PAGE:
AP Photo/Nam Y. Huh

April 03, 2019 - The 21st Show

Election Day Results; 2011 Flooding in Cairo; JFK Exhibit At Lincoln Museum

Voters across the state of Illinois have chosen their local leaders. We recap yesterday’s results and take a look at voter turnout. Plus, 8 years ago severe flooding hit the South and the Midwest. As our region faces even more of it today, we look at how political pressure affected emergency responses back then. And, Lawrence Schiller took some of the most iconic photos of President John F. Kennedy’s life. He’s curated an exhibit that you can see now at the Lincoln Museum.

April 02, 2019 - The 21st Show

Your Taxes This Year; ‘Reel Midwest’ Film Series; Rusty Patch Bumblebee Lawsuit

This tax season is the first under the new federal tax cut. So how can Illinois taxpayers prepare? We have some tips on how to get everything ready to file before April 15. Plus, we hear about the independent film series, Reel Midwest which showcases documentaries, features and shorts from Illinois and our neighbors. And, It’s gotten so bad for one particular endangered bee species that the NRDC is suing the federal government.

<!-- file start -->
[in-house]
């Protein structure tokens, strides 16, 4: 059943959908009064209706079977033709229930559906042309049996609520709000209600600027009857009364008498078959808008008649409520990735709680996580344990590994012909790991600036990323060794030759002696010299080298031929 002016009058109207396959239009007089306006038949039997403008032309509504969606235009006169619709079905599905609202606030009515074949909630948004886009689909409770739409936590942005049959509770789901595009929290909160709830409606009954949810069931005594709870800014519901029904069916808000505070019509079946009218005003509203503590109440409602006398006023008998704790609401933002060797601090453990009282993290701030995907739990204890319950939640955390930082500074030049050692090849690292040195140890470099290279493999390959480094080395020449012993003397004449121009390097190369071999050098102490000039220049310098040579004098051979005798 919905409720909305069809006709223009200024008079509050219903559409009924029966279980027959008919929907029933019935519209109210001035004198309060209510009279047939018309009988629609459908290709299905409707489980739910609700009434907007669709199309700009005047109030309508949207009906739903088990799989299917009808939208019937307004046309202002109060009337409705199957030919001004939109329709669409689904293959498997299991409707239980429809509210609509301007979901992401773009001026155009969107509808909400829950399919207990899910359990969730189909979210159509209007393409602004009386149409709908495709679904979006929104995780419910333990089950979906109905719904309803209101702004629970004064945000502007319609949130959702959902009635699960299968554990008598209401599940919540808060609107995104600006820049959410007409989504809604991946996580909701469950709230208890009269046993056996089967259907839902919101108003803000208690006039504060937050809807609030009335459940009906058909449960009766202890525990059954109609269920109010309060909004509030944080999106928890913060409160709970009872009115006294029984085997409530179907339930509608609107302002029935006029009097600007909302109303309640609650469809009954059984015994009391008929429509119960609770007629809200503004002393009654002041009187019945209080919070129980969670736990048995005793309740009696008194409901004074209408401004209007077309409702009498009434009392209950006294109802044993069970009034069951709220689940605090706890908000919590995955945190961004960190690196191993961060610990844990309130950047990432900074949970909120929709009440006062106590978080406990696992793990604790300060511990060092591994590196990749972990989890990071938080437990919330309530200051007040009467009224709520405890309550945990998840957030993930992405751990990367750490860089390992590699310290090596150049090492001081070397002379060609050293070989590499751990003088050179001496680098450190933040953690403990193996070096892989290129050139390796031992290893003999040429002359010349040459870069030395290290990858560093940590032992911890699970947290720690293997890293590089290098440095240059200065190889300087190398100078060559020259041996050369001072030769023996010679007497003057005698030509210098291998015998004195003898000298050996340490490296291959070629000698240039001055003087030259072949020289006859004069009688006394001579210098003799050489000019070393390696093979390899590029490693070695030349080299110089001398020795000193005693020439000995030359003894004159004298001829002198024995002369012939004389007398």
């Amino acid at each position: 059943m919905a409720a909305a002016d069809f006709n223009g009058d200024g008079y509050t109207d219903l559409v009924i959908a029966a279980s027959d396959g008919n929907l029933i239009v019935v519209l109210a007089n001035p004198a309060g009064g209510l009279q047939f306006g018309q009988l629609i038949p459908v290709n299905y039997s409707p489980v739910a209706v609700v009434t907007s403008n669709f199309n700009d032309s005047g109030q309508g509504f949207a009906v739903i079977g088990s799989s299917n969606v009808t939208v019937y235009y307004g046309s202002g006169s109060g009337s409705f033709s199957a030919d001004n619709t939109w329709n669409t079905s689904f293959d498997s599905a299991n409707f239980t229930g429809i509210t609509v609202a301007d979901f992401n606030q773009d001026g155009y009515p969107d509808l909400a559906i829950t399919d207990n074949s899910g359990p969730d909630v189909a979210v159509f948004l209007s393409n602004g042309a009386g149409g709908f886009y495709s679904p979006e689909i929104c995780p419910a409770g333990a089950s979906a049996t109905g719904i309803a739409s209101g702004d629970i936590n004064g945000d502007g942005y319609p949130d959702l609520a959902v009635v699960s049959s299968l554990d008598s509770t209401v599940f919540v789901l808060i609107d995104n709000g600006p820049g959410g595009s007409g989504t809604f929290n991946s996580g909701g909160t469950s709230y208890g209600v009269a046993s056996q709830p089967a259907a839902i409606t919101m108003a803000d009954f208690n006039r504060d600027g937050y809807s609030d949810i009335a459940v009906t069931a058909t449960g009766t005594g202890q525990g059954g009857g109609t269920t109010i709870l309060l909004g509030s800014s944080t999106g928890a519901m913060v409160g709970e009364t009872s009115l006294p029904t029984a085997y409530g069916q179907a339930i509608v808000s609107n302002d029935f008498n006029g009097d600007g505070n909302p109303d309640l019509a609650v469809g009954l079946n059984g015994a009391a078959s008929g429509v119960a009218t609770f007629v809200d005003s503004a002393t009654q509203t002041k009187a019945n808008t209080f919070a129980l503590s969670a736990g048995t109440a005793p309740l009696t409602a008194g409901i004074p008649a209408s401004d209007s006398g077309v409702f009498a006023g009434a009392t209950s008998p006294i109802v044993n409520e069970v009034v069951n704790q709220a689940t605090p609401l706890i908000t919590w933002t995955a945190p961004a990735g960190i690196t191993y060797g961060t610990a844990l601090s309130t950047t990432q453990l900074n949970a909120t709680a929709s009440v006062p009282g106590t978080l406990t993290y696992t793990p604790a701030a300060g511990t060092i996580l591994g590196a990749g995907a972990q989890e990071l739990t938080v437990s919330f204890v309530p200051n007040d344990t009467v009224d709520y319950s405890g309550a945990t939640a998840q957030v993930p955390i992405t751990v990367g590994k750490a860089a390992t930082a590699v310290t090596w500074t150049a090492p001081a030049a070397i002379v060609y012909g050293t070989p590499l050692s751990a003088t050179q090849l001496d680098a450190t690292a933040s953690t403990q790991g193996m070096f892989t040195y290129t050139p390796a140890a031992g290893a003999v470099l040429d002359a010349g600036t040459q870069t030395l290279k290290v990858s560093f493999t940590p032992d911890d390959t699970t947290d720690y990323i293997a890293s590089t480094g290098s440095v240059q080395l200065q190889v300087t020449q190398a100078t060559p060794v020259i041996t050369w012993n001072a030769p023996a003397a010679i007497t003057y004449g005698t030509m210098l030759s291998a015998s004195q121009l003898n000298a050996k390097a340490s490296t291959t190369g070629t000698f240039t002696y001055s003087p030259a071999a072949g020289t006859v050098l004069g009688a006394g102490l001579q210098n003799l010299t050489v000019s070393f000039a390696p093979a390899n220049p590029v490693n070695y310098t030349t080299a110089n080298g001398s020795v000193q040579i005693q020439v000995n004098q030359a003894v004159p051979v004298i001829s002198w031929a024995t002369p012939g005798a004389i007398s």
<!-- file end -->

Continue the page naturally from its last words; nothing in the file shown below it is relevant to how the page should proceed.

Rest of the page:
tom.arthur/Flickr (CC BY-NC-SA 2.0)

April 01, 2019 - The 21st Show

Local Elections In Central Illinois; ‘I Am ALS’ Founder Brian Wallach

Tomorrow is Election Day for many of Illinois’ cities and towns. Voters across the state will choose their local leaders with mayoral and city council races in some of our biggest cities. Including Chicago, Champaign and Springfield. Plus, we’ll revisit our conversation with Brian Wallach. He was diagnosed with ALS a little more than a year ago. Since that time, he’s been trying to raise $100 million to help find a cure for future generations.

Man on Fire Film

March 28, 2019 - The 21st Show

‘Man on Fire’ Documentary; End of UIC Gymnastics Programs; Shawnee National Forest Turns 80

Charles Moore was a minister in Texas who set himself on fire to protest racism in his community. Today, we’ll hear about a new film exploring how his death affected his town. Plus, the UIC women’s gymnastics team won a conference championship but their program is still getting cut. In this March Madness season we discuss how colleges prioritize certain sports. And, southern Illinois is home to the state’s only national forest. This year, Shawnee National Forest turns 80 years old.